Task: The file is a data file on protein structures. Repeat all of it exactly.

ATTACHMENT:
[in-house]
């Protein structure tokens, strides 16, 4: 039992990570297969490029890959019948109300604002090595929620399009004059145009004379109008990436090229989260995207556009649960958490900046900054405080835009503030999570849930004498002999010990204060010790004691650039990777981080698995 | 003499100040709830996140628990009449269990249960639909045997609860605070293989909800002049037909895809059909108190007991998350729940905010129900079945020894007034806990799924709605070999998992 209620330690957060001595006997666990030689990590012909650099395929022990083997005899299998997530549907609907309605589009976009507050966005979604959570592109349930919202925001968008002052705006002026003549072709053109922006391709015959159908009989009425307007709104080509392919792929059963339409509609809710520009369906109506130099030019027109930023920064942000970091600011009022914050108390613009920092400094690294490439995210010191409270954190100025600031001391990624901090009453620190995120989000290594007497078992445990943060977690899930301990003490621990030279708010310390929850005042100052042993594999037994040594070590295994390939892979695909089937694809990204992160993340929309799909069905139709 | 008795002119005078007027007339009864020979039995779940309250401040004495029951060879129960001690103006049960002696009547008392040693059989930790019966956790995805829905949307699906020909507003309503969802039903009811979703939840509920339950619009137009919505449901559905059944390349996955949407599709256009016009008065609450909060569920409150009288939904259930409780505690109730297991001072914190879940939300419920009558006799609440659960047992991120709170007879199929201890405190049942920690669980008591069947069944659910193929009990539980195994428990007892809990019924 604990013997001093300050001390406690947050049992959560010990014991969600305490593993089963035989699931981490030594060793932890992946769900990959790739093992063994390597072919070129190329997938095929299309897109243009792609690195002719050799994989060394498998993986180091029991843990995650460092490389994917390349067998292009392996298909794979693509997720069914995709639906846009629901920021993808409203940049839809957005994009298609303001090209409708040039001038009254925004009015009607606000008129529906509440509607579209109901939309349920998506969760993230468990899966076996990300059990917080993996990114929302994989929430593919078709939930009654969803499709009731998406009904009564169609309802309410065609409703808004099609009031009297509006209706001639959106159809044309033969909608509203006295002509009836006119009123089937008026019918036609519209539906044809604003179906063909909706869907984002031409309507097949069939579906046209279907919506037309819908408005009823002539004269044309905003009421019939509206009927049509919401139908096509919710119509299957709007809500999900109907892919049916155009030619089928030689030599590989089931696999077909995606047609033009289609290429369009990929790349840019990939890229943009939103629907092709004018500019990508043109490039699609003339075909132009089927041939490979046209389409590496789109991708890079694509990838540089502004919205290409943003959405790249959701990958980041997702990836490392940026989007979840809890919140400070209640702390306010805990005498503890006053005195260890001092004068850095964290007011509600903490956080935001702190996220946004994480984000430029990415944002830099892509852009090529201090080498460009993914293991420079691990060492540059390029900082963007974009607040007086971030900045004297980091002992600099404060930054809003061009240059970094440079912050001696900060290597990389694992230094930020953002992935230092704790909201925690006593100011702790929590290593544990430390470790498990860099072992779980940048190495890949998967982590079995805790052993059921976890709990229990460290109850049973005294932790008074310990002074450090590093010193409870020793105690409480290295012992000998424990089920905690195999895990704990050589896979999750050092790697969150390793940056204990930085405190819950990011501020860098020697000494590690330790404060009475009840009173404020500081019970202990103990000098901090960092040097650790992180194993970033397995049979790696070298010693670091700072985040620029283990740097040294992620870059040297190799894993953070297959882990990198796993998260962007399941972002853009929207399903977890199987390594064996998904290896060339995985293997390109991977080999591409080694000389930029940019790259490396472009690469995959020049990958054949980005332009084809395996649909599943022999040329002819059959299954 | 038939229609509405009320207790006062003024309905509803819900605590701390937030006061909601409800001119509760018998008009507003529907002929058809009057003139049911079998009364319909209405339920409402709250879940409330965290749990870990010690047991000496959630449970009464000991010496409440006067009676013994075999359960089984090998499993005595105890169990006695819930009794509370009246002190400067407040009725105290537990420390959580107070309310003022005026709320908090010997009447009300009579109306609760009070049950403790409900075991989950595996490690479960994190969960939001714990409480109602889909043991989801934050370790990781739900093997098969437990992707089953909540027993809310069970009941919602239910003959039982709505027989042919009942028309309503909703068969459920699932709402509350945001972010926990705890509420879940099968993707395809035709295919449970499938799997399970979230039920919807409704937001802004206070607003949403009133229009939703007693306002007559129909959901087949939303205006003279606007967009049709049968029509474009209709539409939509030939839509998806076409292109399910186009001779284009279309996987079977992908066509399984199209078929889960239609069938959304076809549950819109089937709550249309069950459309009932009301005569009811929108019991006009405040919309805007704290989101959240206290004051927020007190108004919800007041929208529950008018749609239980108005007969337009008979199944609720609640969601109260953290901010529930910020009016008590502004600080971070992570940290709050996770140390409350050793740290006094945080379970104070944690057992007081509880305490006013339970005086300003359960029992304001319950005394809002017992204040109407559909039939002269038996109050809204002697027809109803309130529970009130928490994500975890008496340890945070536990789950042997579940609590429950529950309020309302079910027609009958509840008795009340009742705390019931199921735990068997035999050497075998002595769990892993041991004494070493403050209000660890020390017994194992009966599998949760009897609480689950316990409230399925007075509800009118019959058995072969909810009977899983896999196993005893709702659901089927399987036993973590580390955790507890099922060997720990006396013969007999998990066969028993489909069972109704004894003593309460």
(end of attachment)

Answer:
[in-house]
């Protein structure tokens, strides 16, 4: 039992990570297969490029890959019948109300604002090595929620399009004059145009004379109008990436090229989260995207556009649960958490900046900054405080835009503030999570849930004498002999010990204060010790004691650039990777981080698995 | 003499100040709830996140628990009449269990249960639909045997609860605070293989909800002049037909895809059909108190007991998350729940905010129900079945020894007034806990799924709605070999998992 209620330690957060001595006997666990030689990590012909650099395929022990083997005899299998997530549907609907309605589009976009507050966005979604959570592109349930919202925001968008002052705006002026003549072709053109922006391709015959159908009989009425307007709104080509392919792929059963339409509609809710520009369906109506130099030019027109930023920064942000970091600011009022914050108390613009920092400094690294490439995210010191409270954190100025600031001391990624901090009453620190995120989000290594007497078992445990943060977690899930301990003490621990030279708010310390929850005042100052042993594999037994040594070590295994390939892979695909089937694809990204992160993340929309799909069905139709 | 008795002119005078007027007339009864020979039995779940309250401040004495029951060879129960001690103006049960002696009547008392040693059989930790019966956790995805829905949307699906020909507003309503969802039903009811979703939840509920339950619009137009919505449901559905059944390349996955949407599709256009016009008065609450909060569920409150009288939904259930409780505690109730297991001072914190879940939300419920009558006799609440659960047992991120709170007879199929201890405190049942920690669980008591069947069944659910193929009990539980195994428990007892809990019924 604990013997001093300050001390406690947050049992959560010990014991969600305490593993089963035989699931981490030594060793932890992946769900990959790739093992063994390597072919070129190329997938095929299309897109243009792609690195002719050799994989060394498998993986180091029991843990995650460092490389994917390349067998292009392996298909794979693509997720069914995709639906846009629901920021993808409203940049839809957005994009298609303001090209409708040039001038009254925004009015009607606000008129529906509440509607579209109901939309349920998506969760993230468990899966076996990300059990917080993996990114929302994989929430593919078709939930009654969803499709009731998406009904009564169609309802309410065609409703808004099609009031009297509006209706001639959106159809044309033969909608509203006295002509009836006119009123089937008026019918036609519209539906044809604003179906063909909706869907984002031409309507097949069939579906046209279907919506037309819908408005009823002539004269044309905003009421019939509206009927049509919401139908096509919710119509299957709007809500999900109907892919049916155009030619089928030689030599590989089931696999077909995606047609033009289609290429369009990929790349840019990939890229943009939103629907092709004018500019990508043109490039699609003339075909132009089927041939490979046209389409590496789109991708890079694509990838540089502004919205290409943003959405790249959701990958980041997702990836490392940026989007979840809890919140400070209640702390306010805990005498503890006053005195260890001092004068850095964290007011509600903490956080935001702190996220946004994480984000430029990415944002830099892509852009090529201090080498460009993914293991420079691990060492540059390029900082963007974009607040007086971030900045004297980091002992600099404060930054809003061009240059970094440079912050001696900060290597990389694992230094930020953002992935230092704790909201925690006593100011702790929590290593544990430390470790498990860099072992779980940048190495890949998967982590079995805790052993059921976890709990229990460290109850049973005294932790008074310990002074450090590093010193409870020793105690409480290295012992000998424990089920905690195999895990704990050589896979999750050092790697969150390793940056204990930085405190819950990011501020860098020697000494590690330790404060009475009840009173404020500081019970202990103990000098901090960092040097650790992180194993970033397995049979790696070298010693670091700072985040620029283990740097040294992620870059040297190799894993953070297959882990990198796993998260962007399941972002853009929207399903977890199987390594064996998904290896060339995985293997390109991977080999591409080694000389930029940019790259490396472009690469995959020049990958054949980005332009084809395996649909599943022999040329002819059959299954 | 038939229609509405009320207790006062003024309905509803819900605590701390937030006061909601409800001119509760018998008009507003529907002929058809009057003139049911079998009364319909209405339920409402709250879940409330965290749990870990010690047991000496959630449970009464000991010496409440006067009676013994075999359960089984090998499993005595105890169990006695819930009794509370009246002190400067407040009725105290537990420390959580107070309310003022005026709320908090010997009447009300009579109306609760009070049950403790409900075991989950595996490690479960994190969960939001714990409480109602889909043991989801934050370790990781739900093997098969437990992707089953909540027993809310069970009941919602239910003959039982709505027989042919009942028309309503909703068969459920699932709402509350945001972010926990705890509420879940099968993707395809035709295919449970499938799997399970979230039920919807409704937001802004206070607003949403009133229009939703007693306002007559129909959901087949939303205006003279606007967009049709049968029509474009209709539409939509030939839509998806076409292109399910186009001779284009279309996987079977992908066509399984199209078929889960239609069938959304076809549950819109089937709550249309069950459309009932009301005569009811929108019991006009405040919309805007704290989101959240206290004051927020007190108004919800007041929208529950008018749609239980108005007969337009008979199944609720609640969601109260953290901010529930910020009016008590502004600080971070992570940290709050996770140390409350050793740290006094945080379970104070944690057992007081509880305490006013339970005086300003359960029992304001319950005394809002017992204040109407559909039939002269038996109050809204002697027809109803309130529970009130928490994500975890008496340890945070536990789950042997579940609590429950529950309020309302079910027609009958509840008795009340009742705390019931199921735990068997035999050497075998002595769990892993041991004494070493403050209000660890020390017994194992009966599998949760009897609480689950316990409230399925007075509800009118019959058995072969909810009977899983896999196993005893709702659901089927399987036993973590580390955790507890099922060997720990006396013969007999998990066969028993489909069972109704004894003593309460």